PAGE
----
I think it would be safe to say that all the readers would be familiar with the well-known hymn “Amazing Grace” by John Newton.
It is a hymn sung in most - if not all - Christian circles around the world, and even at some non-Christian gatherings is the hymn sung.
The writer of the hymn, although, was miraculously saved later in life from the cruel - and sadly, money-making - task of slave-trading, and went on to serve the Lord wholeheartedly as a preacher.
John Newton’s Godly mother died when he was quite young - not yet seven years of age. At the age of eleven, after John’s father remarried, and also after several short years of schooling, John joined his father’s ship and began the life of a seaman. His teen years as well as early adulthood were spent in rebellion and separation from God.
When his father died, John took on his own ship, and began sailing the seas to buy men, women and children from far-away countries to sell them in England as slaves. After a few years of his slave trading life, he got convicted of his sins after reading “Imitation of Christ” by Thomas a Kempis, he accepted Christ as his personal Saviour.
However, he continued as a slave ship captain, trying to justify himself by attempting to make the slave trade more comfortable for the slaves. He eventually was convicted of the wrong of this work and thus became a strong and effective abolitionist against slavery.
John returned to England, where he married his youthful sweetheart, Mary Catlett, and became a clerk at the Port of Liverpool for the next 9 years. During this time of his life, he became increasingly aware of the call of God upon his life, calling him to preach the Gospel. Consequently, be began to study and also sat under the ministry of well-known preachers of the day, such as George Whitefield and the Wesley brothers. Although he appreciated their influence in his life, he chose to stay with the Anglican church rather than join the Dissenters.
At the age of thirty-nine, John was ordained to the ministry and began to his first ministry at Olney, a tiny village near Cambridge. England. His work of the next decade was a very fruitful and influential ministry, made more effective by the telling and re-telling of his early life and conversion. He regularly held services whenever - and wherever - possible, and crowds thronged to hear the “Old Converted Sea Captain”.
When John finished his ministering at Olney, he spent the remainder of his life as pastor of an influential church in London. By this time, he had established a strong relationship with William Wilberforce, and other political figures to assist them in the abolition of the slave trade.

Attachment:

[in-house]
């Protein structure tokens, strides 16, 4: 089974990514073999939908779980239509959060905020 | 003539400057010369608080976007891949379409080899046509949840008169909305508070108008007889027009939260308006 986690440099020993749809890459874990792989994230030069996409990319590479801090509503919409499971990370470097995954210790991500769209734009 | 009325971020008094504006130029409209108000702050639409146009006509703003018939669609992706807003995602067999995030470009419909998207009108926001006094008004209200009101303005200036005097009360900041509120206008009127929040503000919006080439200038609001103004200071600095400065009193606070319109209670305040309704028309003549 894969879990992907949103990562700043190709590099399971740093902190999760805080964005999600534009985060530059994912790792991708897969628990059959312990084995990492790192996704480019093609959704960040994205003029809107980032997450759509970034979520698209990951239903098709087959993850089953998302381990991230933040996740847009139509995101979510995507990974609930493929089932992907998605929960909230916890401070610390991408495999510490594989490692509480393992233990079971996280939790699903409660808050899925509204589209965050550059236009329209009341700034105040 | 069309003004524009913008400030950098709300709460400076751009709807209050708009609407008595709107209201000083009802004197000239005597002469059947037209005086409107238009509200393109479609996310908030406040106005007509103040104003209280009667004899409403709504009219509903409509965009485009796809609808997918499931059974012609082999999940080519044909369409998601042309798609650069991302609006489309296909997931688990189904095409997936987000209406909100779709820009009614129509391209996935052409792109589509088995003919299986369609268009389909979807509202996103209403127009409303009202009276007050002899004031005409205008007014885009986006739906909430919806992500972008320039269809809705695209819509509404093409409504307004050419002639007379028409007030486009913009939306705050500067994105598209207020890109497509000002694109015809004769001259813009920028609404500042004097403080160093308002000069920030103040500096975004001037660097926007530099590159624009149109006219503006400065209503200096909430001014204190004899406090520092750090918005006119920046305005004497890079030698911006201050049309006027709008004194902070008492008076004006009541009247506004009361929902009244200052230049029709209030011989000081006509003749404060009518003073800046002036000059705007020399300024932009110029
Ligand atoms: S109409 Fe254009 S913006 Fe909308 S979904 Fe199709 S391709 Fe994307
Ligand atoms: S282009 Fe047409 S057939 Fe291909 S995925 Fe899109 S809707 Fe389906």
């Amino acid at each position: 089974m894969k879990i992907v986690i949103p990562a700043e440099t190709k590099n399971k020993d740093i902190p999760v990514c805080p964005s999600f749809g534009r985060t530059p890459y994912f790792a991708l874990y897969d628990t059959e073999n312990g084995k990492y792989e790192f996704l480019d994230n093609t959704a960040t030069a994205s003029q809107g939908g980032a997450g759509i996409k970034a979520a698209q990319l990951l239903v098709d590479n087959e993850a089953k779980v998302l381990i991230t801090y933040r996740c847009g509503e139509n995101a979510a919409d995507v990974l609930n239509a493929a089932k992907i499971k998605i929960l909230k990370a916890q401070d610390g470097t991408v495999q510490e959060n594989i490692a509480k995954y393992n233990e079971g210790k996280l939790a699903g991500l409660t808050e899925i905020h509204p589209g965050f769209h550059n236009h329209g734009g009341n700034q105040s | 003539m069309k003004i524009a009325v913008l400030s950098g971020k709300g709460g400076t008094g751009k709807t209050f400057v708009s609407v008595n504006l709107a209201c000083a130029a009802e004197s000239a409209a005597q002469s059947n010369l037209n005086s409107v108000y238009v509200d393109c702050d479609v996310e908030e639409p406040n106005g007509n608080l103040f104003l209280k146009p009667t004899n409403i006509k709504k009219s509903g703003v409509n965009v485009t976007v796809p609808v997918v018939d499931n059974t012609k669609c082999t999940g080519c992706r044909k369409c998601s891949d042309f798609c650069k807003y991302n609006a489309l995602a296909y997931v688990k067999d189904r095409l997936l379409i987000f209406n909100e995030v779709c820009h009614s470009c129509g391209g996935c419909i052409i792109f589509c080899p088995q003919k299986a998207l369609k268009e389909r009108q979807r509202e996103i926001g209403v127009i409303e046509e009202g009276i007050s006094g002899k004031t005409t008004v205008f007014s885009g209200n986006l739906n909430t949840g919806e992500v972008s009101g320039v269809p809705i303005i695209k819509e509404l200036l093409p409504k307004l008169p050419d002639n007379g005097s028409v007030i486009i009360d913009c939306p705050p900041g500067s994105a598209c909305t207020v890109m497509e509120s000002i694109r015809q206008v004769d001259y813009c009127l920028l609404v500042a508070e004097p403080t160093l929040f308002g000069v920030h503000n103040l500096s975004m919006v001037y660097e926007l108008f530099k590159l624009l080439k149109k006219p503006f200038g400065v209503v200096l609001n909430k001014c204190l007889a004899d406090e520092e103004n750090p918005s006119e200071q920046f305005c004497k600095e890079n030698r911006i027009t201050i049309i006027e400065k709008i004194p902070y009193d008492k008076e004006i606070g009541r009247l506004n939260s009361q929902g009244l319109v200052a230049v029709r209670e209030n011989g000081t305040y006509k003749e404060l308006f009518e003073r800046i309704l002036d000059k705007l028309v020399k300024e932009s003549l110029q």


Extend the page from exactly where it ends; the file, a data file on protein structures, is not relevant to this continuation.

In 1870, John’s beloved companion of forty years died of cancer. From the time of his conversion right up until his death in 1907, John never ceased to thank the Lord for the mercy and grace shown that so dramatically changed his life. Shortly before his death, he proclaimed with a loud voice during one of his sermons, “My memory is nearly gone, but I remember two things: that I am a great sinner and that Christ is a great Saviour!”
John’s tombstone, written by himself, bears a fitting testimony to his unusual life...John Newton, clerk, once an infidel and Libertine, a servant of slavers in Africa, was, by the rich mercy of our Lord and Saviour Jesus Christ, preserved, restored, pardoned and appointed to preach the Faith he had long laboured to destroy.
His well-known hymn “Amazing Grace” also clearly expresses John’s life in all of its stanzas, of which there were originally seven. The hymn was based on 1 Chronicles 17:16-17
Amazing grace—how sweet the sound—
That saved a wretch like me!
I once was lost but now am found,
Was blind but now I see.
‘Twas grace that taught my heart to fear,
And grace my fears relieved,
How precious did that grace appear
The hour I first believed.
Through many dangers, toils and snares
I have already come;
‘Tis grace hath brought me safe thuhs far,
And grace will lead me home.
The Lord has promised good to me,
His Word my hope secures;
He will my shield and portion be
As long as life endures.
Yea, when this heart and flesh shall fail,
and mortal life shall cease,
I shall possess within the veil,
A life of joy and peace.
The earth shall soon dissolve like snow,
The sun forbear to shine;
But God, who called me here below,
Will be forever mine.
When we’ve been there ten thousand years,
Bright shining as the sun,
We’ve no less days to sing God’s praise
Than when we’d first begun.